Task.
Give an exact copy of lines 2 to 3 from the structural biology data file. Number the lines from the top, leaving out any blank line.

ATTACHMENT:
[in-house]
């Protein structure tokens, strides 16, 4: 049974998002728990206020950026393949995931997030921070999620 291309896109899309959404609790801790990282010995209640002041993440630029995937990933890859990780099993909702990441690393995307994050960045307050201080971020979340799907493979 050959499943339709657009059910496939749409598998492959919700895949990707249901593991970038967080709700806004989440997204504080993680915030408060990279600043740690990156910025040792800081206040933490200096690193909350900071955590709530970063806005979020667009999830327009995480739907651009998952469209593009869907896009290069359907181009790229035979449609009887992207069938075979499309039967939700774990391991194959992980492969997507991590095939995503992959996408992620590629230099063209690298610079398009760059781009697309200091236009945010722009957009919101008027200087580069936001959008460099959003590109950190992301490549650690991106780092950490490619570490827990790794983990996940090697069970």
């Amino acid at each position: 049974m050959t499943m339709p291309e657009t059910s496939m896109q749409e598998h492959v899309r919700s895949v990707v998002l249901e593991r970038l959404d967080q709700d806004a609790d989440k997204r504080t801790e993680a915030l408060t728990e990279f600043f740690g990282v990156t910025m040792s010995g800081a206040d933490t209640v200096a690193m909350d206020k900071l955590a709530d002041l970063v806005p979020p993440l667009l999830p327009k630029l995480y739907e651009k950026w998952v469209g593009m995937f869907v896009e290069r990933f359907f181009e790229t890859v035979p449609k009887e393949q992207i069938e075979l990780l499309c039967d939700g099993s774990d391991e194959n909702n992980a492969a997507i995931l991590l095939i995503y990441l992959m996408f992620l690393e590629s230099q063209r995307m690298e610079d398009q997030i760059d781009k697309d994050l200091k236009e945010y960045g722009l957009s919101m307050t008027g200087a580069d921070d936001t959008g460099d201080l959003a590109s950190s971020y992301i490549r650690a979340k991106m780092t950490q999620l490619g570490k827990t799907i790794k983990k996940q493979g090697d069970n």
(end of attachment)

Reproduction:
């Protein structure tokens, strides 16, 4: 049974998002728990206020950026393949995931997030921070999620 291309896109899309959404609790801790990282010995209640002041993440630029995937990933890859990780099993909702990441690393995307994050960045307050201080971020979340799907493979 050959499943339709657009059910496939749409598998492959919700895949990707249901593991970038967080709700806004989440997204504080993680915030408060990279600043740690990156910025040792800081206040933490200096690193909350900071955590709530970063806005979020667009999830327009995480739907651009998952469209593009869907896009290069359907181009790229035979449609009887992207069938075979499309039967939700774990391991194959992980492969997507991590095939995503992959996408992620590629230099063209690298610079398009760059781009697309200091236009945010722009957009919101008027200087580069936001959008460099959003590109950190992301490549650690991106780092950490490619570490827990790794983990996940090697069970």
């Amino acid at each position: 049974m050959t499943m339709p291309e657009t059910s496939m896109q749409e598998h492959v899309r919700s895949v990707v998002l249901e593991r970038l959404d967080q709700d806004a609790d989440k997204r504080t801790e993680a915030l408060t728990e990279f600043f740690g990282v990156t910025m040792s010995g800081a206040d933490t209640v200096a690193m909350d206020k900071l955590a709530d002041l970063v806005p979020p993440l667009l999830p327009k630029l995480y739907e651009k950026w998952v469209g593009m995937f869907v896009e290069r990933f359907f181009e790229t890859v035979p449609k009887e393949q992207i069938e075979l990780l499309c039967d939700g099993s774990d391991e194959n909702n992980a492969a997507i995931l991590l095939i995503y990441l992959m996408f992620l690393e590629s230099q063209r995307m690298e610079d398009q997030i760059d781009k697309d994050l200091k236009e945010y960045g722009l957009s919101m307050t008027g200087a580069d921070d936001t959008g460099d201080l959003a590109s950190s971020y992301i490549r650690a979340k991106m780092t950490q999620l490619g570490k827990t799907i790794k983990k996940q493979g090697d069970n």